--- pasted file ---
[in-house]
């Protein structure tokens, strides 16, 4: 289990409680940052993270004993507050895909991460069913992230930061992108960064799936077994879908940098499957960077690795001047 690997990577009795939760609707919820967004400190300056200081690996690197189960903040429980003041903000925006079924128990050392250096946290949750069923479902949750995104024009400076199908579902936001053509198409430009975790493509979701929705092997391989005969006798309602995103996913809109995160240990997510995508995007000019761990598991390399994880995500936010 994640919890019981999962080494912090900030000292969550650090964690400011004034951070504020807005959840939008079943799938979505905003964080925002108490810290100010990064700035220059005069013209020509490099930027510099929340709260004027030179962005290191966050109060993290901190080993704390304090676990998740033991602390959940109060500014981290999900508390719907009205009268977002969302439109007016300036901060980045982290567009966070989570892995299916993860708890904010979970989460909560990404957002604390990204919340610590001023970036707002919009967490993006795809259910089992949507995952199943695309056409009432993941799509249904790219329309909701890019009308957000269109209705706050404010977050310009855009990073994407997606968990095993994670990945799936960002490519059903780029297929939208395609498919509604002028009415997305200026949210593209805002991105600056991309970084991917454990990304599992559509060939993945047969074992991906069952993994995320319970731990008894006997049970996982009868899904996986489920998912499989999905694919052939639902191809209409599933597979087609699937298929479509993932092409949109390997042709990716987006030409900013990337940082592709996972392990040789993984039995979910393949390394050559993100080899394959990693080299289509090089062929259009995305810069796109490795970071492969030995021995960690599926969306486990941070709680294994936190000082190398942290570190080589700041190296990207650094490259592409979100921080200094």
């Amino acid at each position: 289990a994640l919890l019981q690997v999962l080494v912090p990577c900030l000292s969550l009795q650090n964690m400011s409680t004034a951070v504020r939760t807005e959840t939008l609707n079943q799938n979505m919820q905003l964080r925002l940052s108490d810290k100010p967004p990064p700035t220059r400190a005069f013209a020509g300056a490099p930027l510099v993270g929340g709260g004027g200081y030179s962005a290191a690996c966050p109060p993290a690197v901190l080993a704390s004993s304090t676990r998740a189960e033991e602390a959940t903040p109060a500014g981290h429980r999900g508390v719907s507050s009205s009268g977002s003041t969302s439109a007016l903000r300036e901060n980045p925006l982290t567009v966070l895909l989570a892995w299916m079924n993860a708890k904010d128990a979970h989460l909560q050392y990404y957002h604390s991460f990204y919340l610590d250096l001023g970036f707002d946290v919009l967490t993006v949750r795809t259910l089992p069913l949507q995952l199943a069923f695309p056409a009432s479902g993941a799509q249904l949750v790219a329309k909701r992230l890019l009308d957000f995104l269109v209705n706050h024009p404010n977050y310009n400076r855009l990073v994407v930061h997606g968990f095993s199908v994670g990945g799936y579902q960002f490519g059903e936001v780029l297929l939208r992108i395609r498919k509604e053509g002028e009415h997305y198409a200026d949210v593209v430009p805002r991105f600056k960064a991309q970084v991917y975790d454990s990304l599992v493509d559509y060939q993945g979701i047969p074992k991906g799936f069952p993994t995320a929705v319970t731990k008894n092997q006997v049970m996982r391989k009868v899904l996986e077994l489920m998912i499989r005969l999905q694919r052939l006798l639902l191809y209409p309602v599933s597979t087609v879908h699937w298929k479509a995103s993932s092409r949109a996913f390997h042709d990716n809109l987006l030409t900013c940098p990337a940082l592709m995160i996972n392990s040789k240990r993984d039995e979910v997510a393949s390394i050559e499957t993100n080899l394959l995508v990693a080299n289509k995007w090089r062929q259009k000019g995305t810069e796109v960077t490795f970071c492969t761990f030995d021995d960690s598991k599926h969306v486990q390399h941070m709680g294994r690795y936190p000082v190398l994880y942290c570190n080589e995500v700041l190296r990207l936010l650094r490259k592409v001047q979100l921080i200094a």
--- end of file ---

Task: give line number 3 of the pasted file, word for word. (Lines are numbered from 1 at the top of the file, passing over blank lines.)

């Amino acid at each position: 289990a994640l919890l019981q690997v999962l080494v912090p990577c900030l000292s969550l009795q650090n964690m400011s409680t004034a951070v504020r939760t807005e959840t939008l609707n079943q799938n979505m919820q905003l964080r925002l940052s108490d810290k100010p967004p990064p700035t220059r400190a005069f013209a020509g300056a490099p930027l510099v993270g929340g709260g004027g200081y030179s962005a290191a690996c966050p109060p993290a690197v901190l080993a704390s004993s304090t676990r998740a189960e033991e602390a959940t903040p109060a500014g981290h429980r999900g508390v719907s507050s009205s009268g977002s003041t969302s439109a007016l903000r300036e901060n980045p925006l982290t567009v966070l895909l989570a892995w299916m079924n993860a708890k904010d128990a979970h989460l909560q050392y990404y957002h604390s991460f990204y919340l610590d250096l001023g970036f707002d946290v919009l967490t993006v949750r795809t259910l089992p069913l949507q995952l199943a069923f695309p056409a009432s479902g993941a799509q249904l949750v790219a329309k909701r992230l890019l009308d957000f995104l269109v209705n706050h024009p404010n977050y310009n400076r855009l990073v994407v930061h997606g968990f095993s199908v994670g990945g799936y579902q960002f490519g059903e936001v780029l297929l939208r992108i395609r498919k509604e053509g002028e009415h997305y198409a200026d949210v593209v430009p805002r991105f600056k960064a991309q970084v991917y975790d454990s990304l599992v493509d559509y060939q993945g979701i047969p074992k991906g799936f069952p993994t995320a929705v319970t731990k008894n092997q006997v049970m996982r391989k009868v899904l996986e077994l489920m998912i499989r005969l999905q694919r052939l006798l639902l191809y209409p309602v599933s597979t087609v879908h699937w298929k479509a995103s993932s092409r949109a996913f390997h042709d990716n809109l987006l030409t900013c940098p990337a940082l592709m995160i996972n392990s040789k240990r993984d039995e979910v997510a393949s390394i050559e499957t993100n080899l394959l995508v990693a080299n289509k995007w090089r062929q259009k000019g995305t810069e796109v960077t490795f970071c492969t761990f030995d021995d960690s598991k599926h969306v486990q390399h941070m709680g294994r690795y936190p000082v190398l994880y942290c570190n080589e995500v700041l190296r990207l936010l650094r490259k592409v001047q979100l921080i200094a």